I've been selling hardware and providing solutions to the IBM midrange user environment since 1977. I don't know any knowledgeable user that has a problem with the term AS/400. The only people that say it's "old" are those networking people that have recently gotten involved, or those small users that are using an AS/400 i5 for the first time. What I'm confused about is, If it's an i5, why is it a System i, or is it System-i, or is it SystemI, or....... Why not just the i5?? Whatever model you have, it's still an i5. An example of how I have addressed this naming issue in certain letters I have written is to use the following: "how it can fit in with your i5, iSeries and AS/400 TCP/IP communication plans. The term iSeries will be used throughout this letter but will apply to all three." System i does not roll off the tongue like AS/400, or even iSeries. Rebranding a product to say it's "new and better" can result in problems. Look what happened at Ford with them killing the Taurus name when they introduced the Ford 500. What did they do when they realized they lost all the previous Taurus good will and sales to boot.... they rebadged the 500 with the Taurus name because of the reputation and history. Who knows what some marketing types base their decisions on. It's their products, and their decision.
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  • Mark Fontecchio
    ...and this is all being posted at The iSeries blog. The irony of it all. My personal observation is that if you are searcing on google for something, you probably will have a hard time if you search for System i. You might want to just go ahead and put in as400. So if there is already such great and established branding with as400, why change? Why apologize for making a system right the first time (and giving it a catchy name). The system has constantly evolved and remained stable and slightly ahead of the curve. Everyone I know still just calls it an as400. Or we add "well really system i, i5?, used to be iseries?, you know... a midrange computer? No? Kind of like a mainframe then I guess." And of course everyone knows what a mainframe is. So by calling it System i, you eventually just end up calling it a mainframe, which seems light years backwards and seriously incorrect in at least a million ways. Let's all just call it what it is... what it has always been... what we based our careers on. Just call it an as400. Keep it simple. At least some people know what you are talking about. Besides, I hate having to search google with... as400, as/400, os400, os/400, iseries, i-series, system i, i5, i5os, i5/os. I can't wait until the next name upgrade in 2 years. I'm hoping for something a little retro. ...it's back...as400. PS. The addition of a - or / makes the name harder to search for as well. ...and besides...a search for as400 on www.ibm.com comes up with 181,263 results. "system i" comes back with only 39,815. os400 comes back with 127,476 results. "i5/OS" comes back with only 37,968. So I'll let IBM finish changing first.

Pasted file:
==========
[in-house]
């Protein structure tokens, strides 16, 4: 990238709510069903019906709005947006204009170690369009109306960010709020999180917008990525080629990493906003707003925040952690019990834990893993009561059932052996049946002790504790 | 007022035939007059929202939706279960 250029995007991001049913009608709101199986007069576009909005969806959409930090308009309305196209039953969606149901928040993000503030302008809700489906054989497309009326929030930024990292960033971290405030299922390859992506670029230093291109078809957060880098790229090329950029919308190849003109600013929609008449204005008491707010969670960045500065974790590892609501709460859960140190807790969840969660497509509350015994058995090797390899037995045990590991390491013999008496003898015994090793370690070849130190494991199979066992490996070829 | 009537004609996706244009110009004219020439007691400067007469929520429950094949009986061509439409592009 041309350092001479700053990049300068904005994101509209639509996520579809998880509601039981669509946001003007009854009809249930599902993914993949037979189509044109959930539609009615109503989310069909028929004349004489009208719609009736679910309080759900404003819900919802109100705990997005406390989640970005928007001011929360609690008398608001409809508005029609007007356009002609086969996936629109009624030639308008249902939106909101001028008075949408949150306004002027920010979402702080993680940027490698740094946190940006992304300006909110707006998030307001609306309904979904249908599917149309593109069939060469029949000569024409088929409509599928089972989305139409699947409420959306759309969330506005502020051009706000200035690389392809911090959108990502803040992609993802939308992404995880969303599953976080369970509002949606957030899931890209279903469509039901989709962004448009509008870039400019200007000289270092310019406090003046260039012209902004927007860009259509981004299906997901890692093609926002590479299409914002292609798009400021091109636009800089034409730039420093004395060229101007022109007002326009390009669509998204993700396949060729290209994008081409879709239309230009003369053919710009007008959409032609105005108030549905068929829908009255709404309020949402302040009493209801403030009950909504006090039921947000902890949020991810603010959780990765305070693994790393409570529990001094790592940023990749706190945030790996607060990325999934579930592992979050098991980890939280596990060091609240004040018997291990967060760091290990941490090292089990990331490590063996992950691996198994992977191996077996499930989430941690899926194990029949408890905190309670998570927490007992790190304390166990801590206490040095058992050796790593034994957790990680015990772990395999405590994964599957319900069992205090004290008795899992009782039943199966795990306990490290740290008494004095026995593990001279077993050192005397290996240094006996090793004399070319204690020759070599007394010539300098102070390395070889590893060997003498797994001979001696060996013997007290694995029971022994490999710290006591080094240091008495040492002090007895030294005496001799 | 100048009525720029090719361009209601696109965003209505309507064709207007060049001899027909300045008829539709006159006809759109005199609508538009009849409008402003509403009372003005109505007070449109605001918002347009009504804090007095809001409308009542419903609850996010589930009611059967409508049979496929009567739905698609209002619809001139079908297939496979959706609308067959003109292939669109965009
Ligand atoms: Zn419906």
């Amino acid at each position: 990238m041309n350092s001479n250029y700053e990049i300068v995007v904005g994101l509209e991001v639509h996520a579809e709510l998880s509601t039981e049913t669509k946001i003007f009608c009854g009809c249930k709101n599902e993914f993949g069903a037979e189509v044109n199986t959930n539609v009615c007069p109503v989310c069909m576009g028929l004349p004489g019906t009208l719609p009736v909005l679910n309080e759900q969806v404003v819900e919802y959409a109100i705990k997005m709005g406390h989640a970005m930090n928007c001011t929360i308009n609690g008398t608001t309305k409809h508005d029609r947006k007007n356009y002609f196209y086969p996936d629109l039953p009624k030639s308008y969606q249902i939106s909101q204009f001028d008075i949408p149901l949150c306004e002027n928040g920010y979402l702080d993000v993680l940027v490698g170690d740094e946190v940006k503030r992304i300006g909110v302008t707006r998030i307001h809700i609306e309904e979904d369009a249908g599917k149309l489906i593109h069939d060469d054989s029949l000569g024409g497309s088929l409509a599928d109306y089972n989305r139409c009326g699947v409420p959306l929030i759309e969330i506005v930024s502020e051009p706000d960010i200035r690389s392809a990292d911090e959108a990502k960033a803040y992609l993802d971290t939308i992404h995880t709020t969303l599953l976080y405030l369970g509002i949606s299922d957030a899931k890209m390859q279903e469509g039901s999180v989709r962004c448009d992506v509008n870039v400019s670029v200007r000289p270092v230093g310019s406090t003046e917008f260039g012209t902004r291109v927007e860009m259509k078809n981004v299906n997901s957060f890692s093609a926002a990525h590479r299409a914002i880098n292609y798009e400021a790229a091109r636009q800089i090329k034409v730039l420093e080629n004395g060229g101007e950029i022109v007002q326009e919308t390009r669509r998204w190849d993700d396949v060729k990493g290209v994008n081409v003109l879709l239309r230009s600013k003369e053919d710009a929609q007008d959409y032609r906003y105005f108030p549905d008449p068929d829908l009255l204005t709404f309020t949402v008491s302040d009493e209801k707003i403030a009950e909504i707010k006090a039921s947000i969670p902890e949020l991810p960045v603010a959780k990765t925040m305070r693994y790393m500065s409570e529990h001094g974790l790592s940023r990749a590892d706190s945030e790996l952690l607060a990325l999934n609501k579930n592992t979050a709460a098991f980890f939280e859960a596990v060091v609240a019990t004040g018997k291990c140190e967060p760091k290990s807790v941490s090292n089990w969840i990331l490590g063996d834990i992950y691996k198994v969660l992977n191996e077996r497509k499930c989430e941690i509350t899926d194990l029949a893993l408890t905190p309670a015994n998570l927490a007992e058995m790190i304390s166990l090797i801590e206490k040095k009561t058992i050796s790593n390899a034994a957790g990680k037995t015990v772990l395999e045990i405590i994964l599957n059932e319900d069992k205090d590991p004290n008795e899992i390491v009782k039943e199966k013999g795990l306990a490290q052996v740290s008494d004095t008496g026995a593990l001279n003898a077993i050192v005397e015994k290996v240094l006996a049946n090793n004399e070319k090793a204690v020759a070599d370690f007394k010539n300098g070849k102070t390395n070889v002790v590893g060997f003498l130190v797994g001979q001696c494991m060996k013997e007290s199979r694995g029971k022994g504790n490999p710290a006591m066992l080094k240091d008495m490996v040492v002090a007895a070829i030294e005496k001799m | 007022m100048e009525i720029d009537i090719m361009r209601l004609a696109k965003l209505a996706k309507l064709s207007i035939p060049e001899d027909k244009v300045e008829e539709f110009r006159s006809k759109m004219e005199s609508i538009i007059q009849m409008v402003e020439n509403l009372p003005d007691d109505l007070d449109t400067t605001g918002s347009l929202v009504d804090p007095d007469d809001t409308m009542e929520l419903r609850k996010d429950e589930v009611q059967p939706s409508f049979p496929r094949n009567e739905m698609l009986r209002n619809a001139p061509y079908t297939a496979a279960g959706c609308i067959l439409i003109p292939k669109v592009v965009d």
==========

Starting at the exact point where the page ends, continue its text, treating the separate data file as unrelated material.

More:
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  • David Vasta
    I don't know if I would call it a flame war but hey, I have had more evil titles on my blog so.... I agree with Trevor on most of his points. I think the COBOL guy is just being hard to deal with on some points and is not making much sense, but I also see his point as valid in ways. COBOL like the AS/400 and iSeries are things from yester-year and are not as hip as the System i, JAVA, and C. -David
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  • Mark Fontecchio
    [...] FLAME WAR Blog Post [...]
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  • Mark Fontecchio
    "..attracting recent college grads.." __A big part of attracting college grads, geeks, and business deciders is in the name. In computer trade reports, say "AS/400" and you get a big ho-hum yawn. The "System i" is new. The NAME "AS/400" has strengths and weaknesses. Among those who know the strengths of the "AS/400", adapting to the new name quickly will keep the strengths BUT shed the weaknesses in the market that come from the name. This is a market-recognition issue. Everyone who has done any complaining at all about IBM's marketing of its best computer system, or about what lacks, should care. Everyone interested in leveraging their experience on the AS/400 should care about its future. It's a hard habit to break, and it's somewhat offensive to hear that we're calling the System i by the "wrong" name, but we can help our futures by calling it what it is. So let's call it what it is! --Alan
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  • Rpm
    The name really does not matter in a market place where the Sys38/AS400/iSeries/... architecture is an unwanted stepchild of the marketing executives. While it was (in its pure form - before LINUX and other wantabes) a lean clean and sweet system, IBM marketing let it become known as a "legacy" system. Legacy is another word for archaic (aka backwards). At one time we interfaced PCs with 38's and 400's to deliver user interfaces in windows. I started with the S/38 in 1983. In order to continue to be marketable I have had to rebrand my skills to be expert in .NET, SQL-Server, Oracle and web development -- all on Wintel based systems. I have not had occasion to do iSeries/400 work for several years -- it just is not there.
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  • Mark Fontecchio